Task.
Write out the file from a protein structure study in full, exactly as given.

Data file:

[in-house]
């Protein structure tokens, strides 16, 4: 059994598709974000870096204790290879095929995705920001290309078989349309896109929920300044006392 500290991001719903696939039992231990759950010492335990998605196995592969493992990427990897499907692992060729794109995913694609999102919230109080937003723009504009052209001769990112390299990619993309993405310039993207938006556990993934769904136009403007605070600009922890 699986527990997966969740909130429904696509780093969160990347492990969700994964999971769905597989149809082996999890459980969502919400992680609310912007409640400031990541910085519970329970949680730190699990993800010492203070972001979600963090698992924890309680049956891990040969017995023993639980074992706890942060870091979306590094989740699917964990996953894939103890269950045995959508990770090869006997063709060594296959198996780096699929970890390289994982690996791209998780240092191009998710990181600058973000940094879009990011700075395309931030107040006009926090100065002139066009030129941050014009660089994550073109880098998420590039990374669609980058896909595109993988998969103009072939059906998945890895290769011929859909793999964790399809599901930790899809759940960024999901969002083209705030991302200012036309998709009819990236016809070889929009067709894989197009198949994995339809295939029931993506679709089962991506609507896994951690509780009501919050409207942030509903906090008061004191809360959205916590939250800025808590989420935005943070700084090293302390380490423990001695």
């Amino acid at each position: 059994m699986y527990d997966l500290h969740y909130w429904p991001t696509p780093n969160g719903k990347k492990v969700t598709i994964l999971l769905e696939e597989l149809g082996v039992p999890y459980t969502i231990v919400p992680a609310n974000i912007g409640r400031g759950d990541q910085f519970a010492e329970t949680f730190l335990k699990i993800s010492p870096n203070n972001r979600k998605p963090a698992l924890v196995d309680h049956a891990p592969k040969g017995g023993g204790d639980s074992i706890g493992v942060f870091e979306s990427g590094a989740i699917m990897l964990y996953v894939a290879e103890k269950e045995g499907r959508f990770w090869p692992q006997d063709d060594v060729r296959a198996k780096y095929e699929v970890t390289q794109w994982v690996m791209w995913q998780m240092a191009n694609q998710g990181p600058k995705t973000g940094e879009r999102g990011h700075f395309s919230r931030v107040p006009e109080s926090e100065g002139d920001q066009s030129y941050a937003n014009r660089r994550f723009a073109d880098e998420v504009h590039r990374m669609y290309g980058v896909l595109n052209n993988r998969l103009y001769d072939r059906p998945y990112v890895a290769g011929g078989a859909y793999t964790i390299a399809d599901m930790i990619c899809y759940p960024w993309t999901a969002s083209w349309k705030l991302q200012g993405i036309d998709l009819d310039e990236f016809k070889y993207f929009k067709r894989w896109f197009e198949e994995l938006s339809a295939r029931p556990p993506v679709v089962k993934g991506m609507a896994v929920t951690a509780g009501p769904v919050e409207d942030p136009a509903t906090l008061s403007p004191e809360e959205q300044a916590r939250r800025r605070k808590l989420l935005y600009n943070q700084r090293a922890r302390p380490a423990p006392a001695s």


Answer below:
[in-house]
């Protein structure tokens, strides 16, 4: 059994598709974000870096204790290879095929995705920001290309078989349309896109929920300044006392 500290991001719903696939039992231990759950010492335990998605196995592969493992990427990897499907692992060729794109995913694609999102919230109080937003723009504009052209001769990112390299990619993309993405310039993207938006556990993934769904136009403007605070600009922890 699986527990997966969740909130429904696509780093969160990347492990969700994964999971769905597989149809082996999890459980969502919400992680609310912007409640400031990541910085519970329970949680730190699990993800010492203070972001979600963090698992924890309680049956891990040969017995023993639980074992706890942060870091979306590094989740699917964990996953894939103890269950045995959508990770090869006997063709060594296959198996780096699929970890390289994982690996791209998780240092191009998710990181600058973000940094879009990011700075395309931030107040006009926090100065002139066009030129941050014009660089994550073109880098998420590039990374669609980058896909595109993988998969103009072939059906998945890895290769011929859909793999964790399809599901930790899809759940960024999901969002083209705030991302200012036309998709009819990236016809070889929009067709894989197009198949994995339809295939029931993506679709089962991506609507896994951690509780009501919050409207942030509903906090008061004191809360959205916590939250800025808590989420935005943070700084090293302390380490423990001695």
């Amino acid at each position: 059994m699986y527990d997966l500290h969740y909130w429904p991001t696509p780093n969160g719903k990347k492990v969700t598709i994964l999971l769905e696939e597989l149809g082996v039992p999890y459980t969502i231990v919400p992680a609310n974000i912007g409640r400031g759950d990541q910085f519970a010492e329970t949680f730190l335990k699990i993800s010492p870096n203070n972001r979600k998605p963090a698992l924890v196995d309680h049956a891990p592969k040969g017995g023993g204790d639980s074992i706890g493992v942060f870091e979306s990427g590094a989740i699917m990897l964990y996953v894939a290879e103890k269950e045995g499907r959508f990770w090869p692992q006997d063709d060594v060729r296959a198996k780096y095929e699929v970890t390289q794109w994982v690996m791209w995913q998780m240092a191009n694609q998710g990181p600058k995705t973000g940094e879009r999102g990011h700075f395309s919230r931030v107040p006009e109080s926090e100065g002139d920001q066009s030129y941050a937003n014009r660089r994550f723009a073109d880098e998420v504009h590039r990374m669609y290309g980058v896909l595109n052209n993988r998969l103009y001769d072939r059906p998945y990112v890895a290769g011929g078989a859909y793999t964790i390299a399809d599901m930790i990619c899809y759940p960024w993309t999901a969002s083209w349309k705030l991302q200012g993405i036309d998709l009819d310039e990236f016809k070889y993207f929009k067709r894989w896109f197009e198949e994995l938006s339809a295939r029931p556990p993506v679709v089962k993934g991506m609507a896994v929920t951690a509780g009501p769904v919050e409207d942030p136009a509903t906090l008061s403007p004191e809360e959205q300044a916590r939250r800025r605070k808590l989420l935005y600009n943070q700084r090293a922890r302390p380490a423990p006392a001695s």